As we know, being “good in maths” is something of a talent some people possess. For some, mathematics is easy to understand and for others, it is a real nightmare!
Some scientists believe that our brain is not created for the purpose of doing mathematics and this is one of the main reasons why many children face difficulties when handling mathematics. It is believed that our brain is not made to work as a computer – the world around us is not based on numbers. Instead – numbers have been invented to explain our physical surroundings.
The different ways we perceive mathematics
As with colors, people perceive and imagine numbers differently. Some find it easy to adopt the numerical way we denote quantities. They work with numbers in their head and have no problems solving mathematical problems. Others see quantities in volumes – for example, when you speak to them about the 3 bottles of milk you bought yesterday, they will not imagine the number 3, but the bottles of milk one next to another.
Because of this different perception, a lot of maths teachers try different methods of illustrating mathematical operations. One of the most peculiar methods turns out to be the Chinese method of multiplication called Sticks and Squirrels.
The Chinese method – lattice multiplication
You can meet this method under different names – although the most common one is Sticks and Squirrels, some may call it lattice multiplication, Japanese multiplication or even stick method. It doesn’t really matter what you call it, what matters is that this method is fun, easy, and actually works!
So how does it actually work? Let’s have a quick tutorial on the Chinese method of multiplication.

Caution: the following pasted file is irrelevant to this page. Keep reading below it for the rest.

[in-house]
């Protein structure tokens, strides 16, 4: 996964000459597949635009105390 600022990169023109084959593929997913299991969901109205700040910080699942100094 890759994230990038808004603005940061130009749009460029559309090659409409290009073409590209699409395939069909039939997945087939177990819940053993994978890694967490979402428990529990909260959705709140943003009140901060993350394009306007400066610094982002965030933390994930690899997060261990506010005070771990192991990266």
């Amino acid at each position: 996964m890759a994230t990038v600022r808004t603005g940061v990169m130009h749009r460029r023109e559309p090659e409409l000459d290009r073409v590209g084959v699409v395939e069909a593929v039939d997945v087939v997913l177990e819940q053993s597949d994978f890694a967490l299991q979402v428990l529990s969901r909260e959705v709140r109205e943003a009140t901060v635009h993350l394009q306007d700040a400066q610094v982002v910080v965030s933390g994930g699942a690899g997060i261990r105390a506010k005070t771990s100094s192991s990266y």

Let us start with an easy problem:
The Chinese method suggests we use lines or as children call them “sticks” to illustrate how the numbers interact. Every number has its lines on its own plane:
What we do here is count how many times the lines intersect. In this case – it is four.
So let us try something more difficult:
As in this example, the number is bigger, we will be having lines, illustrating the ones and lines illustrating the tens. Then we see that we have to divide the places where the lines intersect into sections. The first section starting right to left is the section illustrating ones (there we can count 4 intersections). The second vast section is the tens (the number of intersections is 8). And, as you probably already guessed, the third section is the hundreds (we have 4 intersections). Using this technique we got the number 484. Check your calculator!
This can go on with even very large numbers:
We have three sets of lines for the number 221 and two more sets of lines for the number 12. Properly separating the sections for ones, tens, hundreds and thousands, and counting the places of intersections we receive the number 2652. You’re free to use your calculator again and see for yourself that this lattice multiplication method is actually effective!
There’s quite a lot of people who refer to the Sticks and Squirrels as the “Chinese multiplication trick”, but as you can see – this is no trick at all! Building a deep, conceptual understanding of such techniques helps kids view mathematics differently. It shows them that maths is not only efficient but fun as well!